This paper examines whether company directors underestimate the adoption of corporate governance provisions within Ghanaian listed firms. Using a survey approach, the respondents, who were company executives and non-executive directors with knowledge of the Ghanaian Code and its provisions, regard the code as a benchmark for good corporate governance practices within Ghanaian listed firms. They also report some improvement in the standard of corporate governance in their companies since the introduction of the Code. Many of the company directors indicated their preparedness to comply with further corporate governance requirements, such as the adoption of a formal nomination committee something not been currently included in the Ghanaian Code. However, the directors noted that they receive inadequate support from the regulatory and institutional bodies for the implementation of the Ghanaian Code provisions. Many of the directors also supported the review of the Ghanaian Code by an independent committee. With regard to the adoption of the Ghanaian Code and its influence on firm performance, the respondents indicated that the adoption of the specific governance provisions in the area of chief executive officer (CEO)/chairman roles separation, having a balance of executive and non-executive directors on the board, the establishment of audit and remuneration committees, and the full adoption of the Ghanaian Code provisions were all influential in determining firm performance. They, however, did not support the adoption of the board size provision as influential to firm performance. This raises questions about the usefulness of the range of board size as recommended by the Ghanaian Code.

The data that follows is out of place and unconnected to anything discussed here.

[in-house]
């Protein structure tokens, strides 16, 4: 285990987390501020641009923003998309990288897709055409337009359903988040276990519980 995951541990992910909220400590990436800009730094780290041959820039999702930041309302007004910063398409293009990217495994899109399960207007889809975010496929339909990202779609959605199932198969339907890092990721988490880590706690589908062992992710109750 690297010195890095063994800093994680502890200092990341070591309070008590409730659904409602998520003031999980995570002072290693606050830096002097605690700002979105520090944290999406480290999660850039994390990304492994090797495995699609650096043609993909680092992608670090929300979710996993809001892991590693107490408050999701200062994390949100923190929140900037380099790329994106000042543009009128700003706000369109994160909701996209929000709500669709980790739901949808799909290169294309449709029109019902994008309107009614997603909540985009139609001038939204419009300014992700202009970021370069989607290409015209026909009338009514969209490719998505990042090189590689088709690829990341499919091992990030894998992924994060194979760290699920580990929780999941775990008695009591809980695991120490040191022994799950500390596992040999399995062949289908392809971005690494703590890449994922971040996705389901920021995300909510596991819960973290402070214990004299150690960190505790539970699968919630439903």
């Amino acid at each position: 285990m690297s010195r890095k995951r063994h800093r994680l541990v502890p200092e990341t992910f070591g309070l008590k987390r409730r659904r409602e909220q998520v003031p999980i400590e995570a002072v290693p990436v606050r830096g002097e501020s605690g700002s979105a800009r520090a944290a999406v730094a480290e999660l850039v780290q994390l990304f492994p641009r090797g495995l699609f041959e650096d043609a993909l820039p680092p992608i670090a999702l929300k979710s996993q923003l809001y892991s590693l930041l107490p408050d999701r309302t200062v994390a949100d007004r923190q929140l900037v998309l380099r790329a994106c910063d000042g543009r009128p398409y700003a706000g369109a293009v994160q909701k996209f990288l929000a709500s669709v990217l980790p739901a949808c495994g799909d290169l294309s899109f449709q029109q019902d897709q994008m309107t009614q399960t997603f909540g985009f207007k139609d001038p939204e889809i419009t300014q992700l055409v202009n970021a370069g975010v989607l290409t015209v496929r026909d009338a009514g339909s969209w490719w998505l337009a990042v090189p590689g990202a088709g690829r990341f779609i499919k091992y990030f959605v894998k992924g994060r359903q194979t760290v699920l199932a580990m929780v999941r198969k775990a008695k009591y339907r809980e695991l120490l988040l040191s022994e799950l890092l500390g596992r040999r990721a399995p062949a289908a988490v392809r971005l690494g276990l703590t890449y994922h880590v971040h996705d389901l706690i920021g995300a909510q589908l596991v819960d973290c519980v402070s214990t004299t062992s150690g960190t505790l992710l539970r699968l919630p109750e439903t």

|Journal||Journal of Modern Accounting and Auditing|
|Publication status||Published - 30 Nov 2013|
- agency theory
- corporate governance
- firm performance